The Lowry Nature Center in Victoria is celebrating a half-century of widening nature’s door to Twin Cities residents.
When the center opened in 1969, it was the first public nature center in the area. It gave the somewhat rare opportunity of experiencing an outdoor classroom to those who traveled from across the region and state.
Parents who went to the center when they were children are now bringing their own little ones to the center. Teachers who were once students visiting the center now organize field trips for their own students.
The Lowry Nature Center estimates some 1.5 million people have connected with the center since it opened, said Outdoor Education Supervisor Allison Neaton.
“For every story we hear, there are so many more that we don’t hear,” Neaton said. “It means a lot to us when we hear that it made a difference — that the experience made someone have an appreciation for the world around them in a different way and encouraged them to share that with somebody else.”
The road to Lowry cuts through the Carver Park Reserve. After following Highway 7 to Victoria Drive, a turn onto Nature Center Drive curls around lush prairie, trees and glimmering water to arrive at the Lowry Nature Center.
Architect Richard Vosejpka designed the Lowry Nature Center’s brown building. Lowry favored the outdoor classroom for learning, though, which he said was the land surrounding the facility sitting at the base of Acorn Trail, and above Crosby Lake.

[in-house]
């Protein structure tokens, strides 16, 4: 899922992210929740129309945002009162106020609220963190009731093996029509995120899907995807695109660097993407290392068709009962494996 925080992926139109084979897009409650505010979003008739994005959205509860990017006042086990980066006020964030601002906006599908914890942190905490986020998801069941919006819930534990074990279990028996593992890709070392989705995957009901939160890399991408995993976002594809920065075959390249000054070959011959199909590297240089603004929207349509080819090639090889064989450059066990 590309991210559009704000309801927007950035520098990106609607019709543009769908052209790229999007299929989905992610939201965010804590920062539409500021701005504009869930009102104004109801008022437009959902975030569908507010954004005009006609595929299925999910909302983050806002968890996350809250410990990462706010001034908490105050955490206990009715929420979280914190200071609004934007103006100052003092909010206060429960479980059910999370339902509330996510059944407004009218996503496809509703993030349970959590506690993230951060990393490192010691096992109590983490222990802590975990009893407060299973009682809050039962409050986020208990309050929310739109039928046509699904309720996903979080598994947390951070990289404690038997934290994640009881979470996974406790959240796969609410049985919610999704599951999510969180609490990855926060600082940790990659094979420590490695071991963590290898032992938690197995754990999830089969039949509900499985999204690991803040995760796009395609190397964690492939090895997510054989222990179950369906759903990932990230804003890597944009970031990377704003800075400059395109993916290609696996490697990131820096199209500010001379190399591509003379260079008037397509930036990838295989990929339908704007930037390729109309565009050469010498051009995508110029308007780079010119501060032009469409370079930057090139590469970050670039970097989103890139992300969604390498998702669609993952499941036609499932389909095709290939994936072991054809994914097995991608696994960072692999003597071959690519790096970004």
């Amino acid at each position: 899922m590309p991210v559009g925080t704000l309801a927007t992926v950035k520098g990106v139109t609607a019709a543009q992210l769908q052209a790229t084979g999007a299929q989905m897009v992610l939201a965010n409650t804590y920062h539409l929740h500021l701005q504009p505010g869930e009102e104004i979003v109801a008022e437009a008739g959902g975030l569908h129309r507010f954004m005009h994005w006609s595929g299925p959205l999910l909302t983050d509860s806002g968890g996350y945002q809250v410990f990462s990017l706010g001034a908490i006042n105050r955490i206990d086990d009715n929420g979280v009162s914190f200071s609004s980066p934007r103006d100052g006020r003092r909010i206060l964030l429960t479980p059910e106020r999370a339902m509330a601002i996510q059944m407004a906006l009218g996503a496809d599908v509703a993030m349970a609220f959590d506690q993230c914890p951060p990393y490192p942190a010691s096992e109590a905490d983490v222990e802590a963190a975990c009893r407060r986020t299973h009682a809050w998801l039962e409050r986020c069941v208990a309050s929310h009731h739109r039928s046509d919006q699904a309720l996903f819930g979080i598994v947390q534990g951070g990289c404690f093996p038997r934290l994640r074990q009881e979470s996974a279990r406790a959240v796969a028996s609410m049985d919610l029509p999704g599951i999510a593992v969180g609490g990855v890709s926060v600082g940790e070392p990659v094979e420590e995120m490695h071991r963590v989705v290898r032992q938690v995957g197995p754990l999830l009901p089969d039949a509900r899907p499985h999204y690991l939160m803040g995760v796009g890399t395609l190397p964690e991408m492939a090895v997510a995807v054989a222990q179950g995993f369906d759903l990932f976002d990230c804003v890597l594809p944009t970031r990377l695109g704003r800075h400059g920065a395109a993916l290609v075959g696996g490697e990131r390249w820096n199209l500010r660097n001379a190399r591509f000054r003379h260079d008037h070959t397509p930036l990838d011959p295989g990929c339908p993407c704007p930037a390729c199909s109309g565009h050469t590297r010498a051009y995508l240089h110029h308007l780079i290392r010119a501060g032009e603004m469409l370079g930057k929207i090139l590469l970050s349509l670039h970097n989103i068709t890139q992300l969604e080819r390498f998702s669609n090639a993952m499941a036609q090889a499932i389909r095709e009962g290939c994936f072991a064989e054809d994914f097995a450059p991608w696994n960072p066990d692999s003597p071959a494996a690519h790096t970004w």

Children from summer camps build outdoor forts in the center’s backyard. Adults meander the trails on bikes, and bees mind the flowering prairie plants that fringe the parking lot. It likely isn’t too different from what the park looked like 50 years ago.
The Lowry Nature Center was created from the imagination of its namesake, Goodrich Lowry.
In 1967, Lowry invested his retirement time in several interests: conservation, birding and travel among them. He visited the Aullwood Nature Center and Farm near Dayton, Ohio, that year.
The stay inspired another way to spend his retirement.
Lowry came back from Ohio and enacted a plan for an outdoor education facility in the Carver Park Reserve that could offer schoolchildren the chance to unfurl their love for the outdoors, and learn more about conservation along the way.
“He was really focused on trying to make sure that what he was doing was creating a place where students could come and learn and build a connection with the land,” Neaton said.
In 1967, Lowry said, “These children will be our voters of tomorrow, setting the conservation policies of this state and nation.”
A nonprofit called the Metropolitan Nature Centers was formed to create the Carver Park Nature Center. It spent two years raising $500,000 to build the center and fund two years worth of operating costs.
The Lowry Nature Center opened in the spring of 1969. Goodrich Lowry called its formal event on June 28 and 29 a “housewarming.”
The nature center’s operations were handed to Hennepin County Park Reserve District in 1971. The district was later renamed Three Rivers Park District, and the Carver Park Nature Center was also renamed to be the Lowry Nature Center.